But the board of trustees, led by Steven Lowym, warns it will “use all tools at our disposal to protect the rights of the organization.”
Hebrew media reports indicate a fight at the coronavirus cabinet between the finance and health ministries over reopening shops and beauty salons.
Finance Minister Israel Katz is said pushing to reopen street shops (as opposed to mall businesses).
A Treasury representative tells ministers this will allow some 80,000 people to return to work, Ynet reports.
Meanwhile, health officials warn against rash action to reopen.
“If we do not reopen gradually and responsibly we will very quickly be back to a third lockdown,” Sharon Elrai, acting head of the ministry’s public health services division, says.
The Prime Minister’s Office announces Israel is sending $5 million worth of wheat to Sudan following the announcement of normalization between the sides.
“We are looking forward to a warm peace and are sending $5 million worth of wheat immediately to our new friends in Sudan,” the PMO tweets. “Israel will be working closely with the USA to assist Sudan’s transition.”
Economically crippled Sudan is believed to have agreed to normalization chiefly to enable it to be removed from the US list of state sponsors of terror and receive financial aid, and the country’s economic well-being is seen as critical to the deal’s success.
The Selection Committee for Rabbinical Judges must consider whether Chief Sephardi Rabbi Yitzhak Yosef should continue to serve as a judge at the Great Rabbinical Court of Appeals in Jerusalem, the ombudsman of the Israeli judiciary says.
Supreme Court Justice Uri Shoham issues the ruling in response to a petition against Yosef for his controversial comments on women, Reform Judaism and the High Court of Justice.
“This is a rabbinical judge who, in the face of all rulings — both by the Supreme Court and of judicial ombudsmen, has not internalized the decisions relating to him, and time and again makes ever bold comments, while continually stating that he will not respect High Court rulings.”
Ministers decide to push for Eilat and the Dead Sea to be defined as “tourism islands” and given special conditions as the rest of the country slowly emerges from the latest lockdown.
The regions will be allowed to host tourists prior to the rest of the country, dependent on visitors presenting negative coronavirus tests.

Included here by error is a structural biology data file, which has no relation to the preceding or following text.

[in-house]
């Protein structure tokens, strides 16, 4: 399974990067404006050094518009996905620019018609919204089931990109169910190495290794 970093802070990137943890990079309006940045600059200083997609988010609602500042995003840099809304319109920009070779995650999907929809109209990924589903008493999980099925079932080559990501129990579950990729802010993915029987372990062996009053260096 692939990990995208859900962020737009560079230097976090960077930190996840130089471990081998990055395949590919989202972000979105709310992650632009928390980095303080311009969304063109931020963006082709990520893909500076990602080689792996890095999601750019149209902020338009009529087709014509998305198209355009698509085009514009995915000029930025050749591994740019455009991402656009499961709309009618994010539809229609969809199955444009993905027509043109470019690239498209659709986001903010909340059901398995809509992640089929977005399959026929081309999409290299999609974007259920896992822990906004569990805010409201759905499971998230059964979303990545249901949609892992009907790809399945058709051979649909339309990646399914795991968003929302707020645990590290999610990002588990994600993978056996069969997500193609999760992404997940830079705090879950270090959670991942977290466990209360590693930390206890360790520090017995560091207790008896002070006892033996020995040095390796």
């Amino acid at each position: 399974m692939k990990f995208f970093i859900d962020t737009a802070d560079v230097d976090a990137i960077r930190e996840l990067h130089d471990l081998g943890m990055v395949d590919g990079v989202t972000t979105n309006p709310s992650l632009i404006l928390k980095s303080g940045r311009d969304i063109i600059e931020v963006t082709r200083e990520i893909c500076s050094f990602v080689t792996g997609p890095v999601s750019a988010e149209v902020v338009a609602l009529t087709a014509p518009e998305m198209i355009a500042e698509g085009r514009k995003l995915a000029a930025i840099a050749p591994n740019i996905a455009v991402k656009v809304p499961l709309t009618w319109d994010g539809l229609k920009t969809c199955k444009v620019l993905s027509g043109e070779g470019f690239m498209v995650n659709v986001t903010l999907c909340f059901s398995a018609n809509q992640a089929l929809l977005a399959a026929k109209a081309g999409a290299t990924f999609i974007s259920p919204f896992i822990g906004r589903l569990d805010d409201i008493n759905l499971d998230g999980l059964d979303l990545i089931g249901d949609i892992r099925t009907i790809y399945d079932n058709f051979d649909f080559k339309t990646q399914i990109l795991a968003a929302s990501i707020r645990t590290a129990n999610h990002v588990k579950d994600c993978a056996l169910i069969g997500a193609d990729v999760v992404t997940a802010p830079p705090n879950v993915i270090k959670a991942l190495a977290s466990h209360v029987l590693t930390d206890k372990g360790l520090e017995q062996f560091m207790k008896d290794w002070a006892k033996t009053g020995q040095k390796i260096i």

The bill will now move to the Knesset.
Iran says Israel must end the “unjustified, arbitrary detention” of a hunger-striking Palestinian security prisoner.
Maher al-Akhras has not eaten for 90 days. He was arrested in late July and has been on a hunger strike in recent months to protest his detention without trial by Israeli authorities. He denies the Israeli accusation of current membership in a terror group and has maintained that he is not involved in any “security activity.”
According to the Shin Bet domestic security service, al-Akhras is involved in Islamic Jihad, a Palestinian terror group that avowedly seeks to destroy Israel.
But Israeli military prosecutors have also decided not to renew his administrative detention, which is set to expire on November 26.
Iran’s foreign ministry says the “Israeli regime has refused to end his unjustified detention. The occupiers must end arbitrary detentions & free him & 100s of Palestinians unjustly held.”
Democratic nominee Joe Biden substantially leads his Republican opponent Donald Trump as the Arab world’s preferred candidate in next month’s US presidential candidate, an opinion poll indicates.
Out of 3,097 people polled across 18 Middle East and North African countries, around 39 percent favor Biden while only 12% opt for Trump, according to the survey carried out by British pollster YouGov and commissioned by Saudi daily Arab News.
“When asked which candidate would be better for the Arab World if elected president, most believe that neither candidate (49%) would fulfill such a description, yet Biden is still considered a better option to Trump,” the survey says.
The November 3 election, in which incumbent Trump is fighting to secure a second term in office, is being closely watched across the Arab world, where the United States plays a key role.
The Defense Ministry announces that the first human trials of its coronavirus vaccine will begin next Sunday and continue through next spring before it can receive approval for full use.
The Institute for Biological Research will begin the first phase of the testing process with two initial participants, increasing to 80 over the month of November. If they respond well to the vaccine — developing antibodies against the virus — the testing will expand to 960 people beginning in December.
If that larger group responds well to the vaccine, injections will then be given to some 30,000 people in April or May 2021. If the vaccine works well and there are no significant side effects, it will then be approved for full use in the general population.